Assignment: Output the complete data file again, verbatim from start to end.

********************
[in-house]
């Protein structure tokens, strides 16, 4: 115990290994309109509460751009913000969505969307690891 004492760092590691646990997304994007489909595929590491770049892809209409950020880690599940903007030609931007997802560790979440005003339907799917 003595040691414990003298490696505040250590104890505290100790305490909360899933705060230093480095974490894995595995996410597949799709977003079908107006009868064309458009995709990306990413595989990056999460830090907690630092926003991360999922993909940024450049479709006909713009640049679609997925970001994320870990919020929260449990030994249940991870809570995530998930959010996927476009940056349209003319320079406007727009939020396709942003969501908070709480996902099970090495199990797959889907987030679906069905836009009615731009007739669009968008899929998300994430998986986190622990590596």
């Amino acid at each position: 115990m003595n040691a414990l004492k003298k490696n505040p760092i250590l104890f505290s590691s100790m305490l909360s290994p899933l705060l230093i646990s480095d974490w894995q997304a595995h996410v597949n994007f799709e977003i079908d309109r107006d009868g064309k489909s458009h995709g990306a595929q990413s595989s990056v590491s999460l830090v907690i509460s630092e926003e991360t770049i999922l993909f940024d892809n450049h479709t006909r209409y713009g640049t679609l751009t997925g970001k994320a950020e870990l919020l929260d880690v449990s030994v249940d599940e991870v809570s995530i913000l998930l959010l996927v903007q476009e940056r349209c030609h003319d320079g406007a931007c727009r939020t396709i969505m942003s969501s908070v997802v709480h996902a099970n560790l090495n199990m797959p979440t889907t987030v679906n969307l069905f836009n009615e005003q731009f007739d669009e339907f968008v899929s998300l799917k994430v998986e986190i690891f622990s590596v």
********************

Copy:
[in-house]
């Protein structure tokens, strides 16, 4: 115990290994309109509460751009913000969505969307690891 004492760092590691646990997304994007489909595929590491770049892809209409950020880690599940903007030609931007997802560790979440005003339907799917 003595040691414990003298490696505040250590104890505290100790305490909360899933705060230093480095974490894995595995996410597949799709977003079908107006009868064309458009995709990306990413595989990056999460830090907690630092926003991360999922993909940024450049479709006909713009640049679609997925970001994320870990919020929260449990030994249940991870809570995530998930959010996927476009940056349209003319320079406007727009939020396709942003969501908070709480996902099970090495199990797959889907987030679906069905836009009615731009007739669009968008899929998300994430998986986190622990590596």
């Amino acid at each position: 115990m003595n040691a414990l004492k003298k490696n505040p760092i250590l104890f505290s590691s100790m305490l909360s290994p899933l705060l230093i646990s480095d974490w894995q997304a595995h996410v597949n994007f799709e977003i079908d309109r107006d009868g064309k489909s458009h995709g990306a595929q990413s595989s990056v590491s999460l830090v907690i509460s630092e926003e991360t770049i999922l993909f940024d892809n450049h479709t006909r209409y713009g640049t679609l751009t997925g970001k994320a950020e870990l919020l929260d880690v449990s030994v249940d599940e991870v809570s995530i913000l998930l959010l996927v903007q476009e940056r349209c030609h003319d320079g406007a931007c727009r939020t396709i969505m942003s969501s908070v997802v709480h996902a099970n560790l090495n199990m797959p979440t889907t987030v679906n969307l069905f836009n009615e005003q731009f007739d669009e339907f968008v899929s998300l799917k994430v998986e986190i690891f622990s590596v």